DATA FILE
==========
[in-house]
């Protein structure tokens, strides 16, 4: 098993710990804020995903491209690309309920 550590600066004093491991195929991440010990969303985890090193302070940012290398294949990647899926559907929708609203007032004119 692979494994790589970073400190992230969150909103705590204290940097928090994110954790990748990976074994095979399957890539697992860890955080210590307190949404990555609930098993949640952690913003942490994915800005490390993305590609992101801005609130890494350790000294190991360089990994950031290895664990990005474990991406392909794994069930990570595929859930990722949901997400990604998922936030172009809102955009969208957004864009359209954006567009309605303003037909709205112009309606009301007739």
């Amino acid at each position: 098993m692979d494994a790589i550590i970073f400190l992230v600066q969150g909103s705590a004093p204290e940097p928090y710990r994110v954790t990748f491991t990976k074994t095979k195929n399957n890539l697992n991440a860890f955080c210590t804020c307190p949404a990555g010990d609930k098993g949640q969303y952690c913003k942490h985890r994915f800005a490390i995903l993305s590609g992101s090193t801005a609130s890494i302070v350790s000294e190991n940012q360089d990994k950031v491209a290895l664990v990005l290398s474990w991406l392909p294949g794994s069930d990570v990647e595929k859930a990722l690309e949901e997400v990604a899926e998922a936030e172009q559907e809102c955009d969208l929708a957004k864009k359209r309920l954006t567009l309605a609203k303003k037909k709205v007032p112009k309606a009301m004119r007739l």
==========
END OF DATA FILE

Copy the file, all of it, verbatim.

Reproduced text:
[in-house]
């Protein structure tokens, strides 16, 4: 098993710990804020995903491209690309309920 550590600066004093491991195929991440010990969303985890090193302070940012290398294949990647899926559907929708609203007032004119 692979494994790589970073400190992230969150909103705590204290940097928090994110954790990748990976074994095979399957890539697992860890955080210590307190949404990555609930098993949640952690913003942490994915800005490390993305590609992101801005609130890494350790000294190991360089990994950031290895664990990005474990991406392909794994069930990570595929859930990722949901997400990604998922936030172009809102955009969208957004864009359209954006567009309605303003037909709205112009309606009301007739």
């Amino acid at each position: 098993m692979d494994a790589i550590i970073f400190l992230v600066q969150g909103s705590a004093p204290e940097p928090y710990r994110v954790t990748f491991t990976k074994t095979k195929n399957n890539l697992n991440a860890f955080c210590t804020c307190p949404a990555g010990d609930k098993g949640q969303y952690c913003k942490h985890r994915f800005a490390i995903l993305s590609g992101s090193t801005a609130s890494i302070v350790s000294e190991n940012q360089d990994k950031v491209a290895l664990v990005l290398s474990w991406l392909p294949g794994s069930d990570v990647e595929k859930a990722l690309e949901e997400v990604a899926e998922a936030e172009q559907e809102c955009d969208l929708a957004k864009k359209r309920l954006t567009l309605a609203k303003k037909k709205v007032p112009k309606a009301m004119r007739l």